THOUSANDS of Zimbabweans hoping to work in the United Kingdom’s health and social care sectors face an uncertain future after the British government announced new visa restrictions to stem the flow of migrants into that country.
In recent years, the UK has relied heavily on foreign workers, especially from Zimbabwe, India, and Nigeria, to fill critical staffing shortages in its healthcare system.
However, a recent surge in immigration has prompted the British government to tighten the screws.
On Monday, British Home Secretary James Cleverly announced a plan to slash migration levels and curb abuse of the immigration system.
“The government will tighten the health and care visa, which has seen a significant number of visas granted to care workers and their dependants, by preventing overseas care workers from bringing their dependants to the UK,” he said.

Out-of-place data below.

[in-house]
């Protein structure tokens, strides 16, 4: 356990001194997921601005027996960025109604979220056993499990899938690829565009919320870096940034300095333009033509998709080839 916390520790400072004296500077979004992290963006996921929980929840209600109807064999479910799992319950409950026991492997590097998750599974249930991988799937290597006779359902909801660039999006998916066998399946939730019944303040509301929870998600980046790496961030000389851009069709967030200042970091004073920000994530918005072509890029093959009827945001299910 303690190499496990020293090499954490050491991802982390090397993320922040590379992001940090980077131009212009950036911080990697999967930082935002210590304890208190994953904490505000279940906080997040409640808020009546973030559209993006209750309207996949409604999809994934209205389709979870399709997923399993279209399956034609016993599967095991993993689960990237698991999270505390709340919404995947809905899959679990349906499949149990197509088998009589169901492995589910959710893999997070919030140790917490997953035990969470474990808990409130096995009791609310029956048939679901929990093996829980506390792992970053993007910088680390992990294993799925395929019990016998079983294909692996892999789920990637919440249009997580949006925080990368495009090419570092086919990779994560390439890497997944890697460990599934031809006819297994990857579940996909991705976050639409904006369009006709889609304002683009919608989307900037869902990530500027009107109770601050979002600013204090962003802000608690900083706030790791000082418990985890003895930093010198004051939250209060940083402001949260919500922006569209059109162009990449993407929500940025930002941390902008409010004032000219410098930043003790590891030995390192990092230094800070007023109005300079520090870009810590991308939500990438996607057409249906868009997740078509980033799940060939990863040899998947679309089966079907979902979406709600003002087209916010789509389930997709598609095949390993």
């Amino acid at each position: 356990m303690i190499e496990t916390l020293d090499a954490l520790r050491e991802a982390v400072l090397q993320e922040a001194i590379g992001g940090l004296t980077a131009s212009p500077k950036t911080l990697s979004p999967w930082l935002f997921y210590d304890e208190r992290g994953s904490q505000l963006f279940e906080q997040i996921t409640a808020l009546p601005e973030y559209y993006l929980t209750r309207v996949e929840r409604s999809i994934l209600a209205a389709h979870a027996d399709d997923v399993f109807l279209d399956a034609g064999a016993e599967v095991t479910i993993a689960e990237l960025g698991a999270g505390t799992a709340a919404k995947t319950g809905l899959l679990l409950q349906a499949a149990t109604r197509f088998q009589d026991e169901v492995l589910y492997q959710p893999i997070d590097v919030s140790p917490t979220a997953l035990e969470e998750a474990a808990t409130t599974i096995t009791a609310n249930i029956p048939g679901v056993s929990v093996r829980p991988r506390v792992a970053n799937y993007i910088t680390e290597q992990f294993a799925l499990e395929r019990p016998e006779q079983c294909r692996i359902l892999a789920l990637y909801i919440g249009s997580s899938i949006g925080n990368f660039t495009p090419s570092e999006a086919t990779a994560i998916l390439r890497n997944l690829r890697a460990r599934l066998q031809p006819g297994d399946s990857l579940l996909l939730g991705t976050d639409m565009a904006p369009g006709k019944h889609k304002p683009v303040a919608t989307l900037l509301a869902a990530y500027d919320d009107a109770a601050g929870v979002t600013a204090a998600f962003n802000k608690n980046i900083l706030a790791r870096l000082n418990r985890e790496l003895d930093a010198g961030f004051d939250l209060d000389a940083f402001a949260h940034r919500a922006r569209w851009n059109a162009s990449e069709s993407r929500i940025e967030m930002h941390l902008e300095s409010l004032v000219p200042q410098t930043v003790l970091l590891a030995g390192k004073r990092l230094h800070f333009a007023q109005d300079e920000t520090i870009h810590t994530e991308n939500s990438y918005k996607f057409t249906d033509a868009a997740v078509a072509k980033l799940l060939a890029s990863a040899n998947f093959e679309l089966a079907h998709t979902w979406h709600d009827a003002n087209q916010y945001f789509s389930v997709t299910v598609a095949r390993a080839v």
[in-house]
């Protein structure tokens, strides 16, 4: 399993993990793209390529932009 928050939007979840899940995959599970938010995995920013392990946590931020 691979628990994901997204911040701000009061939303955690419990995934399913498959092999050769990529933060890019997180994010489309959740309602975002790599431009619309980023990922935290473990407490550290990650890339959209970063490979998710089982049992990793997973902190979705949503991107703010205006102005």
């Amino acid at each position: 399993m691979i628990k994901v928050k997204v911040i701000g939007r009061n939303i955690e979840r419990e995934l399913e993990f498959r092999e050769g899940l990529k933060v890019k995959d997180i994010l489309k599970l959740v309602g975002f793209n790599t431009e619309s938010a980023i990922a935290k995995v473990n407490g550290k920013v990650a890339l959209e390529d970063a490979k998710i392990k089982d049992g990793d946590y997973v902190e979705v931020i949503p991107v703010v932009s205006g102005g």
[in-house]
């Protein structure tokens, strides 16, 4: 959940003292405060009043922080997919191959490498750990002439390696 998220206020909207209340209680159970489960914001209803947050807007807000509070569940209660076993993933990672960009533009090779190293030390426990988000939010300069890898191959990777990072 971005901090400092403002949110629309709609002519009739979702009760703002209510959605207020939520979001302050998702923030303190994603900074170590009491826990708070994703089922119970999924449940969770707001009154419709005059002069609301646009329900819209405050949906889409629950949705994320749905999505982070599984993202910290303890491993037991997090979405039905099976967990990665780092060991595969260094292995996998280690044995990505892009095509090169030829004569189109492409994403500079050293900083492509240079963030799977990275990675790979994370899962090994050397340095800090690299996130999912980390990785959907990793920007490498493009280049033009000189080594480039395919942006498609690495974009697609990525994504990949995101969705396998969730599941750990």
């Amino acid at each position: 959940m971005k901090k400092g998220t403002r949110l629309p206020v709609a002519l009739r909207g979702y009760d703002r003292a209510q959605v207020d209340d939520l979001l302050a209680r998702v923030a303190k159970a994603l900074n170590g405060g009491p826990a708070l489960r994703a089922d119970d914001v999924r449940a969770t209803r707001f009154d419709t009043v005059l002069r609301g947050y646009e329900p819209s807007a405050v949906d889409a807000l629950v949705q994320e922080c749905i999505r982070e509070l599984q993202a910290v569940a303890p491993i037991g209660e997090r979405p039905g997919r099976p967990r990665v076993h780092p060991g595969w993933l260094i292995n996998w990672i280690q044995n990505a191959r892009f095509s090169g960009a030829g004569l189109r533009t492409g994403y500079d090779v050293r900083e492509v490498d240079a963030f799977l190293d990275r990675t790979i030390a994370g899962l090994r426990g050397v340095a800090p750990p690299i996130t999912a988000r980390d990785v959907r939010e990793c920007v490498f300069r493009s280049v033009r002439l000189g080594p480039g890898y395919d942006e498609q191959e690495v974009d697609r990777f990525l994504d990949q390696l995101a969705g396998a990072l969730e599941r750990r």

Under the new rules, which come into effect next year, skilled workers will need to earn a minimum of £38 700 (US$48 900) to qualify for a visa, up from the current £26 200 (US$33 000).
Cleverly said during the year ending September 2023, 101 000 health and care visas were issued to care workers and senior care workers, with an estimated 120 000 visas granted to associated dependants.
“It is clear that net migration remains far too high. By leaving the European Union, we gained control over who can come to the UK, but far more must be done to bring those numbers down so British workers are not undercut and our public services put under less strain,” he said.
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“My plan will deliver the biggest ever reduction in net migration and will mean around 300 000 people who came to the UK last year would not have been able to do so. I am taking decisive action to halt the drastic rise in our work visa routes and crack down on those who seek to take advantage of our hospitality.”
In the first half of this year, the United Kingdom granted 20 000 work visas to Zimbabwean emigrants in the health and care sector.
The figure represented a 372% increase from last year as locals continue to flee the country in search of a better life abroad.